The WinterToday's Tune:
CONTEST CONTEST CONTEST! ENTER ENTER ENTER! OPEN TILL 11-11-11!
When I talk to people who don't know very much about the publishing industry (writers or non-writers), there's a question I get asked over and over again: "How can you talk about your book idea/premise so casually? How can you send out queries to these 'agents' and 'editors?' How do you know they're not just going to steal your idea and write it themselves or give it to one of their other authors to write instead? WHAT IF THEY STEAL YOUR MANUSCRIPT????"
This can be a difficult question to answer, even though my default answer is pretty simple: "No one can steal an idea, and no legitimate publishing professional worth their salt would ever compromise their career and reputation by committing plagiarism."
That answer doesn't seem good enough for many people, however. So I have several sub-answers that better explain why being worried about having one's idea or unpublished work stolen is (mostly) an unfounded concern.
1.) You can't steal an idea. Ideas are insubstantial things that really don't have value by themselves. Everyone has ideas. I have a million ideas. You probably have a million ideas. But none of that matters unless you have the chops and the willingness to create something from that idea.
2.) Your idea probably isn't as original as you think it is. Sorry. LOTS of people come up with similar ideas for a novel premise. How many people do you think have an idea for a novel about a war between werewolves and vampires? About a spunky detective and his/her loyal sidekick? Steampunk pirates with automatons and eye patches? This is actually why a lot of publishers or literary agencies have a clause that says you can't sue them if you send them a query/pages and then another one of their authors releases a book with a similar premise (SIMILAR PREMISE, not "exact copy of your words"). Because other people already have your idea. And they think it's their idea. They're just the one who executed it in their own style. It's not plagiarism. It's shared creative consciousness. And if your idea really IS that unique and original? It's unlikely another person would be able to do it justice.
I mean, here, this is the premise of TICK-TOCK: A 16-year-old society girl from Edwardian-era Chicago discovers her father was murdered by a secret society seeking immortality via cybernetic upgrades, and she sets out to stop them at any cost. Reasonably unique premise. Sounds interesting. Could be cool. But do you have ANY IDEA AT ALL how I've executed it? Probably not. Because I won't show you the pages. NEENER NEENER. But this is my point. Yeah, I have a fairly original (but not totally original!) idea. Theoretically someone could "steal" it and write their own book. But it would be absolutely nothing like mine. They don't know about my characters, my subplots, my themes, my style choices, blah blah blah.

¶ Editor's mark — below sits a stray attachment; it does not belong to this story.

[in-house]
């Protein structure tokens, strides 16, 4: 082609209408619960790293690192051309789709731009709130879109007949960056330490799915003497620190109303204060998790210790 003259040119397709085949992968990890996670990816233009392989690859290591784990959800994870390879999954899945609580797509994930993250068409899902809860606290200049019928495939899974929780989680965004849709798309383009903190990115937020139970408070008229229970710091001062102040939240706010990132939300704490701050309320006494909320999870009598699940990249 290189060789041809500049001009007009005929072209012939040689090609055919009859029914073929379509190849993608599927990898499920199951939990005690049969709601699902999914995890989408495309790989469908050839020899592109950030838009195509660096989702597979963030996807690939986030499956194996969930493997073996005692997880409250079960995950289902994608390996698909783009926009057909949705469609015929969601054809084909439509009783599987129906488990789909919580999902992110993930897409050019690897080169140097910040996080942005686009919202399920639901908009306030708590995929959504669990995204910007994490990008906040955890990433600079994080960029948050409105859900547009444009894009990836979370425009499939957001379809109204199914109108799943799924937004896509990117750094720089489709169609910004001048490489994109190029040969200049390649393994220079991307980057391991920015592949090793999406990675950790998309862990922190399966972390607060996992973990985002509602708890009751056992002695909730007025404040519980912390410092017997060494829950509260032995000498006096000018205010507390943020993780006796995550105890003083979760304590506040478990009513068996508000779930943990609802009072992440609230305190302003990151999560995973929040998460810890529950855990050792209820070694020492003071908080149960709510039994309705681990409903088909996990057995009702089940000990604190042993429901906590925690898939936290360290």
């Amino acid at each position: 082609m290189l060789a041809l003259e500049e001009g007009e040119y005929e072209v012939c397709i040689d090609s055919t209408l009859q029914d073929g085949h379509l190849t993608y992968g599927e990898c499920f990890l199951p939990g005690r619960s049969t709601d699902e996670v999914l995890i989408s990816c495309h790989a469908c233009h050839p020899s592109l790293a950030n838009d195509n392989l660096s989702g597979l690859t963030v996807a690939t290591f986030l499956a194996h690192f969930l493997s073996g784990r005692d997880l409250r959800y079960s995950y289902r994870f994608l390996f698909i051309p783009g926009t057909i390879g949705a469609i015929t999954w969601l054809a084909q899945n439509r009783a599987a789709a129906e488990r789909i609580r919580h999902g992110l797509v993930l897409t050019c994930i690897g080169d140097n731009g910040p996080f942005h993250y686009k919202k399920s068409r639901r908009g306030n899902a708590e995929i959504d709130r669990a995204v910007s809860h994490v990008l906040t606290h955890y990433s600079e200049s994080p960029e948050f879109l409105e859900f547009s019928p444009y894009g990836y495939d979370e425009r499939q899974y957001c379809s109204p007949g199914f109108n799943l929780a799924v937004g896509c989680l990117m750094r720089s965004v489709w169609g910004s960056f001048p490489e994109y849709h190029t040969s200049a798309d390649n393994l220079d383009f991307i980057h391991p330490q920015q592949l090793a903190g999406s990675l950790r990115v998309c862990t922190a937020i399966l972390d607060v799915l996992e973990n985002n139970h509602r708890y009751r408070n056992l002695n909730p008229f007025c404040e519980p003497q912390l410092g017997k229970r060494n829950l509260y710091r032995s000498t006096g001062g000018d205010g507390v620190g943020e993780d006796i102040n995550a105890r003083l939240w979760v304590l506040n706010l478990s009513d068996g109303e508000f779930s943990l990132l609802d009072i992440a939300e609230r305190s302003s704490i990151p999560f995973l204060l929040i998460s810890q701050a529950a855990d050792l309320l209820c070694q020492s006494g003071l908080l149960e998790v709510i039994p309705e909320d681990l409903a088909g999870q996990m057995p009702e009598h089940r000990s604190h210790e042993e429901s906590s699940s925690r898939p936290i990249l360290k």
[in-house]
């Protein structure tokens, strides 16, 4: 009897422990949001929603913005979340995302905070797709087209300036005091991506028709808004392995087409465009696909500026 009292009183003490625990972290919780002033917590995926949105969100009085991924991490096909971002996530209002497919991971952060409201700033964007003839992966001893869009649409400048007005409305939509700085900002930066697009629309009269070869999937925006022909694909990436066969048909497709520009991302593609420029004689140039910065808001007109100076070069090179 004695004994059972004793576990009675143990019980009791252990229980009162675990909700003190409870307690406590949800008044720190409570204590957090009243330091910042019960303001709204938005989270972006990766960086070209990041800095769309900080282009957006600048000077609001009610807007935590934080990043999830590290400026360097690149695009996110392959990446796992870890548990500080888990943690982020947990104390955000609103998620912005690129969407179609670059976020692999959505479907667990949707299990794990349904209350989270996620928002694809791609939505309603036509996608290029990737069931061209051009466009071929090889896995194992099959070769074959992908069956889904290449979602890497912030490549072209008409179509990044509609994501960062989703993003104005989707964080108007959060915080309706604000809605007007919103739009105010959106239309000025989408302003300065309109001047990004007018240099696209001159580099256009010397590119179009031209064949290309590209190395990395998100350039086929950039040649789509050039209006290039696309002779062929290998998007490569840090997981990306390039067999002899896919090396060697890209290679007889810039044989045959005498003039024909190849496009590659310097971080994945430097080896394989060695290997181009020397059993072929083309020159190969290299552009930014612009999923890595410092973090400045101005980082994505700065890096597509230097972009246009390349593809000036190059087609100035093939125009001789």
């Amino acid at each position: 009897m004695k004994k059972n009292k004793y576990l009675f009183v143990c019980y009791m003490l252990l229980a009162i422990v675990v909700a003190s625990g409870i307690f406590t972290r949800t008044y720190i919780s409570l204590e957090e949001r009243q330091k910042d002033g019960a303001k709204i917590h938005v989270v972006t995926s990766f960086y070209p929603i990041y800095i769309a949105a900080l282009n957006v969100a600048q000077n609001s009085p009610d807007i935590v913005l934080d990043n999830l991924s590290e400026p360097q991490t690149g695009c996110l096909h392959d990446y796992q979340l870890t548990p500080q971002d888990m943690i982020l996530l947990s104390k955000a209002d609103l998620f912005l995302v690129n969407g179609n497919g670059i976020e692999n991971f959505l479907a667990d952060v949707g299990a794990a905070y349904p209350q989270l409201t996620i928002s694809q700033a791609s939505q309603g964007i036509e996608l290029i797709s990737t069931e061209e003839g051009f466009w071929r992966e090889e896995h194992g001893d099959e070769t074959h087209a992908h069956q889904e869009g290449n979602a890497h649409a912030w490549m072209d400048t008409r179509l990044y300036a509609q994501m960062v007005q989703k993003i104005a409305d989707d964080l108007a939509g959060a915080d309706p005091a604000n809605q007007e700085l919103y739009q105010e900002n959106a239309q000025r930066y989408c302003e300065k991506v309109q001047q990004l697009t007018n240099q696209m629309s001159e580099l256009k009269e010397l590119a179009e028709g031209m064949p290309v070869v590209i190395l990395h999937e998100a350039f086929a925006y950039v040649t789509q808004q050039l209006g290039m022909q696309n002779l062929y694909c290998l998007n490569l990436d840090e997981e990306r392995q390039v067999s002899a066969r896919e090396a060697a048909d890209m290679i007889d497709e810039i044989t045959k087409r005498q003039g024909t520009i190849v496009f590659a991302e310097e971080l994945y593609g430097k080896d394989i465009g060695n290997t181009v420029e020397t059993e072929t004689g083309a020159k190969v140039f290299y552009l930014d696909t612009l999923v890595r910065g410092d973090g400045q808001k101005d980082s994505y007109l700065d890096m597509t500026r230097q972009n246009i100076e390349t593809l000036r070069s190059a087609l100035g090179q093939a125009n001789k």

3.) Agents and editors aren't writers. That's why they're agents and editors. I mean, setting aside those agents/editors who are also authors. But usually, agents and editors don't actually want to write. They have the best time doing their job -- which is managing the careers of authors or editing authors' books. They're not looking to steal ideas to write on their own. That's not what they do. And for those who ARE authors, I assure you they have plenty of their own ideas. They don't need yours. Promise.
4.) They're also not going to hand off your ideas to their own authors. First, as I mentioned above, authors already have their own ideas. It's true that sometimes publishers suggest an author go in a certain direction, ("Your vampire monkey book did really well. What if you wrote something similar, but with spider-pigs instead?" or "Readers are really enjoying your historical. More historical, please."), but they don't ever "steal" an unpublished manuscript, send it to that author, and go, "Here. Write this, but better." The purpose of signing an author is that they already like that authors work, style, and novel ideas. Giving the authors something that isn't theirs to write probably isn't going to give them a good result.
5.) Plagiarism is publishing career suicide. There's probably no greater crime in the creative writing world than taking someone else's work and passing it off as your own. First, IT'S ILLEGAL to profit off of work that isn't yours and you can get the pants sued off of you. Next, no one in the industry will work with someone who has been found guilty of plagiarism. But let me clarify again: plagiarism is the direct copying of another writer's work and/or significant, identifiable elements of their work without proper credit. Ideas CAN NOT be plagiarized.
6.) It's highly unlikely for unpublished work to be plagiarized. Unpublished work is unpublished for a reason. Whether that reason is that it's just not right for the market, it's not polished enough, it's too niche, it's too ambiguous, or it's just not ready, there's a reason it wasn't picked up. (I'm purposely avoiding self-publishing for the moment, as that's an entirely different discussion). It isn't the best use of a publisher's talent pool and time to go through the slush and pick out ideas that maybe-sorta-might be good if they were written a little differently. It's a much better use to dip in to the ready-and-waiting pool of available talent and already-salable books they have at their disposal.
So, this is why I've never been afraid of having my ideas or work stolen. I didn't send to shady/unscrupulous agents or publishers, I knew from the start that my idea was hardly the part that mattered, and I knew it just wasn't a logical thing for agents/publishers to do. It is totally okay to be protective of your work. I completely understand that. But there's a difference between protective and paranoid. Make sure you know that difference.